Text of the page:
"A Map of Carolina, Florida and the Bahama Islands with the Adjacent Parts", Catesby, Mark
Subject: Colonial Southeast and Bahamas
Period: 1815 (circa)
Publication: The Natural History of Carolina, Florida and Bahama Islands
Color: Hand Color
24 x 17 inches
61 x 43.2 cm
This rare map was published in the first natural history of American flora and fauna. It shows the area from just beyond the Mississippi River to Cape Charles in the north, and in the south from the Yucatan Peninsula through Cuba and the Bahamas to Puerto Rico. It is among the earliest maps on which Georgia appears. The map is based in part on John Barnwell's manuscript map of circa 1722 and presents a great deal of information on the location of French, Spanish, Indian and English settlements and details not found on earlier printed maps. It also derives from Henry Popple's great map of 1733. Like the delightful drawings that appeared in Catesby's work, the striking title cartouche is composed of shells and coral.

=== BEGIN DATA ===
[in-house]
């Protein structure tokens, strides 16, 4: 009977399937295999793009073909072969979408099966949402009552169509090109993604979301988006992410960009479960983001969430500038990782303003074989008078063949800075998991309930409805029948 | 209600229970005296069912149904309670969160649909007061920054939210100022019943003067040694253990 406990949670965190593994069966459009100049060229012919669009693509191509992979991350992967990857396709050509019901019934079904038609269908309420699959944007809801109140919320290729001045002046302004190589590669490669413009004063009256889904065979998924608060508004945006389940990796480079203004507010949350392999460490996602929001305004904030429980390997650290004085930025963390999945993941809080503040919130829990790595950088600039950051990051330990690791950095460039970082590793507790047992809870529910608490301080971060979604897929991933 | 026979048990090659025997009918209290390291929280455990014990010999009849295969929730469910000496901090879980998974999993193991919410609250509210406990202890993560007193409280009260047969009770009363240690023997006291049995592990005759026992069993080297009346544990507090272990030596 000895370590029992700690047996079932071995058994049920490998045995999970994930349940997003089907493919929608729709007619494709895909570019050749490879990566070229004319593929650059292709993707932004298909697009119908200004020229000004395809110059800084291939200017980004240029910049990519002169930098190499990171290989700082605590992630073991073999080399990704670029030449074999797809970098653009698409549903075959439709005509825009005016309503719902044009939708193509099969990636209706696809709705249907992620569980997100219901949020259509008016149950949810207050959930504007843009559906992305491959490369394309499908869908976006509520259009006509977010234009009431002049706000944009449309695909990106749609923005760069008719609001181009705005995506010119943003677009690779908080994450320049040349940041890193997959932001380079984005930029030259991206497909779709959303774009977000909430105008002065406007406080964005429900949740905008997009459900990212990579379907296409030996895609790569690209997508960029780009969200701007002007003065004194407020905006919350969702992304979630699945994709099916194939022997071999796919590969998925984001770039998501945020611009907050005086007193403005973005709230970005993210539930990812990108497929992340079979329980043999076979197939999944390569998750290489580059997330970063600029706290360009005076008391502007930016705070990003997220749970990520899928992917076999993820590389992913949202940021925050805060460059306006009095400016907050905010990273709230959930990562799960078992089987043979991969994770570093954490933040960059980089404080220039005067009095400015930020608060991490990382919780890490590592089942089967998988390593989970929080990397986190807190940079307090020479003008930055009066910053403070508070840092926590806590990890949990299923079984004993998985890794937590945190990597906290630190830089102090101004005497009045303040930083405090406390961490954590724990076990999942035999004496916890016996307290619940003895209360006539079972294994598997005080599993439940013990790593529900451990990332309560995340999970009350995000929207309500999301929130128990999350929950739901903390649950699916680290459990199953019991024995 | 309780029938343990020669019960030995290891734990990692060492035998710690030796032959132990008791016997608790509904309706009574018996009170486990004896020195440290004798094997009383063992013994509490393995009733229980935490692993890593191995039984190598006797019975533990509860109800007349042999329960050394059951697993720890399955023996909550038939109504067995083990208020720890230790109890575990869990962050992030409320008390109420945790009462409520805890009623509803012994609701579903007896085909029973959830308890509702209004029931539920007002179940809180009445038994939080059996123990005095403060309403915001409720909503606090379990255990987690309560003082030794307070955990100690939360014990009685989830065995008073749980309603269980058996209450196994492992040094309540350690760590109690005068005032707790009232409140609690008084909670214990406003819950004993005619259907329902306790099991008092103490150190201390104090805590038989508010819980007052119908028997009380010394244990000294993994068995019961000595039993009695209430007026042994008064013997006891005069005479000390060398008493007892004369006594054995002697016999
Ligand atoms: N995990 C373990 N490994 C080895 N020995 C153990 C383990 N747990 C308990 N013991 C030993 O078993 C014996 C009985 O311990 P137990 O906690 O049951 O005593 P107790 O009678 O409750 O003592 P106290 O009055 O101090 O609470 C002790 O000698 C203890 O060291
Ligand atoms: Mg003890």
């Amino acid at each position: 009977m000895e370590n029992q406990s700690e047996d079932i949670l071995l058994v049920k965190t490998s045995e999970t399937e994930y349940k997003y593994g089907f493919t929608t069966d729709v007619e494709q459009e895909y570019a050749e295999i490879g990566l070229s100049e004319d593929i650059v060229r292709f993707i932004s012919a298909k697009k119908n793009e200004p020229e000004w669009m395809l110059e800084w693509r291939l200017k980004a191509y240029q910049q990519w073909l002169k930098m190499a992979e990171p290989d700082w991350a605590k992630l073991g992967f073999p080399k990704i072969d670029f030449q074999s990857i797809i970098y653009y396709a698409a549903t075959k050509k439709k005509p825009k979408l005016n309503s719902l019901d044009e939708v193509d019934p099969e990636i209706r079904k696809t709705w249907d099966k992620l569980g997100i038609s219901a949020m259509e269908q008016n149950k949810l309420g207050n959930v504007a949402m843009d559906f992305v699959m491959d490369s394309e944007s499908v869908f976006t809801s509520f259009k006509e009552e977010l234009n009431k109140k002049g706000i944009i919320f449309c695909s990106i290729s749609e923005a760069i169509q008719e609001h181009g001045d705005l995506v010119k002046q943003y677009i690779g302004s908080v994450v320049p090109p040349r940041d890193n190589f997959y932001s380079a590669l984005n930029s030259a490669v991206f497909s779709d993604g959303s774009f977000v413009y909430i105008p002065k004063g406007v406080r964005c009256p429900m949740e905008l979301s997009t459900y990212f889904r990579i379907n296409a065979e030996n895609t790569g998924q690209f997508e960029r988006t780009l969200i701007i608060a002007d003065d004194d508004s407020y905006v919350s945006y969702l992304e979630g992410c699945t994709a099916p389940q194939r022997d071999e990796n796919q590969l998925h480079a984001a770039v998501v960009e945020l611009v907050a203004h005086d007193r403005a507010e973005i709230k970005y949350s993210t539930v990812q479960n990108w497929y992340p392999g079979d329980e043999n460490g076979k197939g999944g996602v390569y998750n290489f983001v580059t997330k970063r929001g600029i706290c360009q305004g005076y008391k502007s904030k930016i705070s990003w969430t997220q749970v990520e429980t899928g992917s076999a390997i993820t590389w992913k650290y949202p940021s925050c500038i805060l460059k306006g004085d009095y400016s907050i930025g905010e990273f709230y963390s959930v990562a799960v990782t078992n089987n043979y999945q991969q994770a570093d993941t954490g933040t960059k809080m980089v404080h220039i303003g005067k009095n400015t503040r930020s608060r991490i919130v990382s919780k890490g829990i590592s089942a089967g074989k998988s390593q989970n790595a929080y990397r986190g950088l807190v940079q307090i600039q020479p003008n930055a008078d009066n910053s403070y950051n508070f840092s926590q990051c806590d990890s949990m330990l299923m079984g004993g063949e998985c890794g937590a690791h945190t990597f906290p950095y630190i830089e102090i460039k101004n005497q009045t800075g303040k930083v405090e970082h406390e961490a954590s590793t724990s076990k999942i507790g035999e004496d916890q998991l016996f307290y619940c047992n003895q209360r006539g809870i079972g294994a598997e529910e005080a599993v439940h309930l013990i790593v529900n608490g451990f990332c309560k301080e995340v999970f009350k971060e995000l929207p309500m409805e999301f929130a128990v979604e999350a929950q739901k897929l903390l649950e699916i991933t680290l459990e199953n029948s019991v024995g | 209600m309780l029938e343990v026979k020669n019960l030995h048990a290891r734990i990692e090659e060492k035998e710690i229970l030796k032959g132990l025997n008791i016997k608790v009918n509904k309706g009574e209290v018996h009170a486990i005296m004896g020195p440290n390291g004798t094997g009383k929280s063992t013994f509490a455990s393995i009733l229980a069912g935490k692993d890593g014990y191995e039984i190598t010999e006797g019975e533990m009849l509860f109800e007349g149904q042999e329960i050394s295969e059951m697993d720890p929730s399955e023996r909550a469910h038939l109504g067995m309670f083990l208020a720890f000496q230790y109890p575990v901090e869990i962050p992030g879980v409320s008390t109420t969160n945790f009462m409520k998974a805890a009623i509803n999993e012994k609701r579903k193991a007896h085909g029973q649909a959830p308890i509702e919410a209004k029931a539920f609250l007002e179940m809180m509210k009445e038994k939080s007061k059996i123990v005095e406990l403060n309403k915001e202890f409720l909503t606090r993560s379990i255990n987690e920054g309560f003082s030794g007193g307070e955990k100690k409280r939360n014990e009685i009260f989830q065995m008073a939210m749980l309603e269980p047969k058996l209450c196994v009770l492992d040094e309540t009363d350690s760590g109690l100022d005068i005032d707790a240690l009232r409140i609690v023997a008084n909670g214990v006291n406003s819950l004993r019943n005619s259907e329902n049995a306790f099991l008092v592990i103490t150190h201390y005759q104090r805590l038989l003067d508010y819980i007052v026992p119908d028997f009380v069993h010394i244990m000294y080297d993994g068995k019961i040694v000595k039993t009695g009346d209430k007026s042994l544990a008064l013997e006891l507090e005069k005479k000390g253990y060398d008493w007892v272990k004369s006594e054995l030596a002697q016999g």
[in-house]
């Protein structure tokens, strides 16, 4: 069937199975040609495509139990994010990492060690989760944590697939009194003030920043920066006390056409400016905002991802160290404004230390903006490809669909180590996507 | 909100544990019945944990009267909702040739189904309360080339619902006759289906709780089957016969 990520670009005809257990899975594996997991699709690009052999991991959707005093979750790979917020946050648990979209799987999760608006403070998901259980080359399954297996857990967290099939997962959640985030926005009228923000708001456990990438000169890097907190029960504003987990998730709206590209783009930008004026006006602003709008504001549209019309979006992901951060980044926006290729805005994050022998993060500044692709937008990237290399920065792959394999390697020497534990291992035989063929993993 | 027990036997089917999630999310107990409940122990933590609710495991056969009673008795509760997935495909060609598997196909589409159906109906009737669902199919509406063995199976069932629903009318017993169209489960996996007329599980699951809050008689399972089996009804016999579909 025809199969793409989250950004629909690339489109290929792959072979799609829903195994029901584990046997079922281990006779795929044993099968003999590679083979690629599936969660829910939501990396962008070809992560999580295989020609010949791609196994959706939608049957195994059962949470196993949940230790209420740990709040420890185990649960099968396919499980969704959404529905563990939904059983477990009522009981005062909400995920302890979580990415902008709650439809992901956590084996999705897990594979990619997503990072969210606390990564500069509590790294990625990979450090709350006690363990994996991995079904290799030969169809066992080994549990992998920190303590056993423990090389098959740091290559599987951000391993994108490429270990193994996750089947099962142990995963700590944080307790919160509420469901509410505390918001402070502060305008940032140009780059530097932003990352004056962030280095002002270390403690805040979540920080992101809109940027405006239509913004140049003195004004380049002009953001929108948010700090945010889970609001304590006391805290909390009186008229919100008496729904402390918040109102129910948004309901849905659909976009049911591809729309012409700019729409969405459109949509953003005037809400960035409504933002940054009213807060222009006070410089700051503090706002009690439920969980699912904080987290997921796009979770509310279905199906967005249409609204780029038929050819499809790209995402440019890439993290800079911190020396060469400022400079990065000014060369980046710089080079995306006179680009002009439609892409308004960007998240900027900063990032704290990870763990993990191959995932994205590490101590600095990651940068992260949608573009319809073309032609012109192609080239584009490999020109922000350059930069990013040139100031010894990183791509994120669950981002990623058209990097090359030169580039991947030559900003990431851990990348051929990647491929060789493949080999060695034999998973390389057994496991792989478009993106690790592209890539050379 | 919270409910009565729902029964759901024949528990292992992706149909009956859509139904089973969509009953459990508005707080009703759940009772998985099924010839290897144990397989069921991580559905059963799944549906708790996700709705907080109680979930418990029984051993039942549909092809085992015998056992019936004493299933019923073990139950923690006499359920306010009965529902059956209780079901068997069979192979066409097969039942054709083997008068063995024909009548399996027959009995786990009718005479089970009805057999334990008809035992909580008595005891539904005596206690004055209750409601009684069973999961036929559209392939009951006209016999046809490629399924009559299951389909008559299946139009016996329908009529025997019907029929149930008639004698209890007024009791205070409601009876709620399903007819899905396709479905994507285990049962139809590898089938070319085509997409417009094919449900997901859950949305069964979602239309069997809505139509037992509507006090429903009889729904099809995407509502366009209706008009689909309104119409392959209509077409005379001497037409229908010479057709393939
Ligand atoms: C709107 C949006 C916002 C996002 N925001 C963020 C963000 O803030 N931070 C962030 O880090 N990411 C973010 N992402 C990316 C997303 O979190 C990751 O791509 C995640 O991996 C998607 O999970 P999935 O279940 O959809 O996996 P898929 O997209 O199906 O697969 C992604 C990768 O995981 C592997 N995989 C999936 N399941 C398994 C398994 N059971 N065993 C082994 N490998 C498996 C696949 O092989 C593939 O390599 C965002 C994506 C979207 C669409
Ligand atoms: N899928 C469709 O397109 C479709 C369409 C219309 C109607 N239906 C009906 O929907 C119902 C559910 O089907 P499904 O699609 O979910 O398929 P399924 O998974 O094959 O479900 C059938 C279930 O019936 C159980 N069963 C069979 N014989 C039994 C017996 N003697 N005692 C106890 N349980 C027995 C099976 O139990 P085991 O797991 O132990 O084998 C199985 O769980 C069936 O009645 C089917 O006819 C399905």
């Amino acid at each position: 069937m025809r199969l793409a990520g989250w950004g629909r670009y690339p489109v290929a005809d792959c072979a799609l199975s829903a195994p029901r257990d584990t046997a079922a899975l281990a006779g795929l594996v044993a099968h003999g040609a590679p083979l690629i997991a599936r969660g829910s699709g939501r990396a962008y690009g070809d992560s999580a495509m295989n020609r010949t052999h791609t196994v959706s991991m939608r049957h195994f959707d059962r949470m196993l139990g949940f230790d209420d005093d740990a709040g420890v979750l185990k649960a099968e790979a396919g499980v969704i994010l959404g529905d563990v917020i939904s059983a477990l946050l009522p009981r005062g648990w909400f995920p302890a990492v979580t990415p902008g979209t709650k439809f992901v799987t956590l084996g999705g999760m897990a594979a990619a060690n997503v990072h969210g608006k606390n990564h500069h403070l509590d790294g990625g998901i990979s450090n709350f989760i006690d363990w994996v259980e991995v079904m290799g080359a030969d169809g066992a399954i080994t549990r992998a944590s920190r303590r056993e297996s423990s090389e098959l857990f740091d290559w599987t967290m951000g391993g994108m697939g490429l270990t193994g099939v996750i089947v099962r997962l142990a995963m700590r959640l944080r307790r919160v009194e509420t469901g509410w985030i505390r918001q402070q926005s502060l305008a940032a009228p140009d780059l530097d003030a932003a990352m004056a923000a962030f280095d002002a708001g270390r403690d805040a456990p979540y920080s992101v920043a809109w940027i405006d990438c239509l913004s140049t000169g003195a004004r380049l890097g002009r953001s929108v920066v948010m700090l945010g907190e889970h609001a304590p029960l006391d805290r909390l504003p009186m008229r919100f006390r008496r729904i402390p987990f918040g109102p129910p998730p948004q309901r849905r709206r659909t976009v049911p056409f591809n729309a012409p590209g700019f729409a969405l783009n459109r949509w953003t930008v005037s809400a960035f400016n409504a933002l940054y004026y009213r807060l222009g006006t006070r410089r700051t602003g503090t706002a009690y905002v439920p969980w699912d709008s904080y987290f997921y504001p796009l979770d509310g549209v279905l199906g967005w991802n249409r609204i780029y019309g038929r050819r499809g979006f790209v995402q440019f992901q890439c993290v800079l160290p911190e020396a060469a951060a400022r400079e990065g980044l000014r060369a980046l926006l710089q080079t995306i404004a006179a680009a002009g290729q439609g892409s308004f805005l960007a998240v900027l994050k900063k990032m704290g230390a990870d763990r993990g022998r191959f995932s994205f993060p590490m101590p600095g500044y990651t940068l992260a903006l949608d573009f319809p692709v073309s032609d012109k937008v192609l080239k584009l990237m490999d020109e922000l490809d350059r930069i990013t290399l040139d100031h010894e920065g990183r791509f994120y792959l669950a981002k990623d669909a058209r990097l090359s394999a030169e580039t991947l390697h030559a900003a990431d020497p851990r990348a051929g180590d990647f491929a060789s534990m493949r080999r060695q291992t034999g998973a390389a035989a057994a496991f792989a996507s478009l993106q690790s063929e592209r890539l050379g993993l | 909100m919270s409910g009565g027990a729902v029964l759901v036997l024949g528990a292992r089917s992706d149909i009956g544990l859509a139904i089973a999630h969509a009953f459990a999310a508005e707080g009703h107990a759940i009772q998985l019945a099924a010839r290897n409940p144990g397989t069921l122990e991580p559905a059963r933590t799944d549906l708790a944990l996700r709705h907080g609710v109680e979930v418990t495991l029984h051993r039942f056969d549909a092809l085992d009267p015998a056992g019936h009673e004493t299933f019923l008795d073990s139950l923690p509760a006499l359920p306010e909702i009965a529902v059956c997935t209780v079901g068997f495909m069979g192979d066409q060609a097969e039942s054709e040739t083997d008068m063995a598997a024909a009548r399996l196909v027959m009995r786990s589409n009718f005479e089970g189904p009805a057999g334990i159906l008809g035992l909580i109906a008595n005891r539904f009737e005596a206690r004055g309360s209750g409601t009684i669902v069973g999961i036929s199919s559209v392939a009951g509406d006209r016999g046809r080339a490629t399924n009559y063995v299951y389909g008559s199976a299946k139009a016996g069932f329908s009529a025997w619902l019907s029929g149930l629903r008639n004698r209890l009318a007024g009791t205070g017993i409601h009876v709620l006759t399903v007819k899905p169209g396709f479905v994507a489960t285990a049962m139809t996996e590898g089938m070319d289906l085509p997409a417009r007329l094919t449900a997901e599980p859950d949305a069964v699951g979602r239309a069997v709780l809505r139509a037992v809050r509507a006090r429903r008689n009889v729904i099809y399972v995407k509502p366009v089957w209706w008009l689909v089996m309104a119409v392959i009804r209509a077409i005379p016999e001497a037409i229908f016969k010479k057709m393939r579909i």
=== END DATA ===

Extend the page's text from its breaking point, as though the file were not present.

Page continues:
This is the second state of the map with the color scheme altered to show the political changes of the Treaty of Paris in 1763. On the first state (1733-54), French Louisiana, on both sides of the Mississippi, was colored green. On the second state (1771-c.1815), the territory east of the Mississippi is colored green showing the part of Louisiana that had been acquired by Britain; the territory to the west, which now belonged to Spain, is colored blue. This example is from the edition published in the early part of the nineteenth century with the watermark - J Whatman 1815. The English versions of this map, in any edition, rarely appear on the market.
References: Cumming (SE) #210; Schwartz & Ehrenberg pp. 151-21.
Fine original color with a hint of very faint foxing.